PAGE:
Microsoft has partnered up with the U.S. National Institute of Standards and Technology (NIST) to create a guide designed to make enterprise patch management simpler.
Microsoft originally worked with partners from the Center for Internet Security (CIS), the Department of Homeland Security (DHS), and the Cybersecurity and Infrastructure Security Agency (CISA), as well as customers.
Discussions with customers revolved around the testing of patches and confusion over how quickly they should be implemented.
Mark Simon, lead cybersecurity architect at Microsoft, claims, "This articulated need for good reference processes was further validated by observing that a common practice for ‘testing’ a patch before a deployment often consisted solely of asking whether anyone else had any issues with the patch in an online forum."
This realization led to discussions around launching the Critical Cybersecurity Hygiene: Patching the Enterprise Project, designed to build common enterprise patch management reference architectures and processes.
Throughout this project, relevant vendors will build and validate implementation instructions in the National Cybersecurity Center of Excellence (NCCoE) Lab and share their results in the NIST Special Publication 1800 practice guide for all security professionals to use.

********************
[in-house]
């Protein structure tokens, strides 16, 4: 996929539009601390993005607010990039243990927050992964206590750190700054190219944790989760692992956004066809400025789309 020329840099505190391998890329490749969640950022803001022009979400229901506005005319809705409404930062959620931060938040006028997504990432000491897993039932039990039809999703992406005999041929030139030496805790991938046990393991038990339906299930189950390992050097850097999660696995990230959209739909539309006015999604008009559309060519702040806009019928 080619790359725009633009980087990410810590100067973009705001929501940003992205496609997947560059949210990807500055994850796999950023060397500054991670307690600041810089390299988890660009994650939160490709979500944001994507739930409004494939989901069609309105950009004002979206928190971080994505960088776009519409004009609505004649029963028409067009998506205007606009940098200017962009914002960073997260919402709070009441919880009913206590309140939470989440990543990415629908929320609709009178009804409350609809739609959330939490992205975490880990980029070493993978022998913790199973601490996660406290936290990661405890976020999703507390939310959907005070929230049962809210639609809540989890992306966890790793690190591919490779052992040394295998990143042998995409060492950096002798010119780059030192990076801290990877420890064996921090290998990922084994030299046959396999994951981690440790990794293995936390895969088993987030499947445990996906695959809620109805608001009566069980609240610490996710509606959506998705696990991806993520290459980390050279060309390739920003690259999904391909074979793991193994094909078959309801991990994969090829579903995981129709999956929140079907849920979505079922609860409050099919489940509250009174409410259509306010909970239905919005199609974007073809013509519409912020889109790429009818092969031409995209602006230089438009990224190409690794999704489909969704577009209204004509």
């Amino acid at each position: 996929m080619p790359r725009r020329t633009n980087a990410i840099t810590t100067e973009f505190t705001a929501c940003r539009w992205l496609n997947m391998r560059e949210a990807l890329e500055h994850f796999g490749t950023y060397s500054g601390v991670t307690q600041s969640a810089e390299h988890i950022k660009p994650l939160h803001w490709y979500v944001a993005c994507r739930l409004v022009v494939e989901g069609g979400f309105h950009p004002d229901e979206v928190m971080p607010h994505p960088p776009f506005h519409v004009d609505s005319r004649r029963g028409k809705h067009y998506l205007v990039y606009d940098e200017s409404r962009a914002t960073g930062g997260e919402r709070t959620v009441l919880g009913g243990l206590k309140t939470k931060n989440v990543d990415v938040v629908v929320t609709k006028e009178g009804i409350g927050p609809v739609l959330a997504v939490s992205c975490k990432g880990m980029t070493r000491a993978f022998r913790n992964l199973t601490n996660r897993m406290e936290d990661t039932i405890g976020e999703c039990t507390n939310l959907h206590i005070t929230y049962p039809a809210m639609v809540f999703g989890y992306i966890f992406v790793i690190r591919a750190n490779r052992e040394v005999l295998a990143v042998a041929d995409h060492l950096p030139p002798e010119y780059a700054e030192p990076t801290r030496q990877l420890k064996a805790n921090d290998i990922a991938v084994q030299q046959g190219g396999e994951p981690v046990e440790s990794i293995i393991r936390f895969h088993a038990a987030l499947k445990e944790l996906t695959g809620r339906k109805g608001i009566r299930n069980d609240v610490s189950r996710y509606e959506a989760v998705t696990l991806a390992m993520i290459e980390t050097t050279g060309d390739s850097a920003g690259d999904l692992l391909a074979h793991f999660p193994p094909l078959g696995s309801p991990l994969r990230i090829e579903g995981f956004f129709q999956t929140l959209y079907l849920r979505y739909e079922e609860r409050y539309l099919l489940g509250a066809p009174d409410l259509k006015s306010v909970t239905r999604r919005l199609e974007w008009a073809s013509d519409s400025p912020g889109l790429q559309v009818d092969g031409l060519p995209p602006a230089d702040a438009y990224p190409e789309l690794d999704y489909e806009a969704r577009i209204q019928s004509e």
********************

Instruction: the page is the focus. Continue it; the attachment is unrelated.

Microsoft has extended the invite to any vendors who have technology that could help streamline the patching process and organizations or individuals who have security best practice tips and lessons to share.
While patching software is widely known to be incredibly effective at mitigating security risks, patching is often resource-intensive and can reduce system and service availability. That being said, addresses these vulnerabilities has never been more important as we increasingly rely on modern IT systems.
Applying patches is described as a basic security control outlined by the Center for Internet Security in CIS Control #3. The same information about vulnerabilities discovered and patches available to remediate the issue are available to both the organizations looking to protect their systems and also hackers who are looking to take advantage of any gaps in security. That's why organizations must run automated scans of the entire IT environment to stay ahead of these attackers.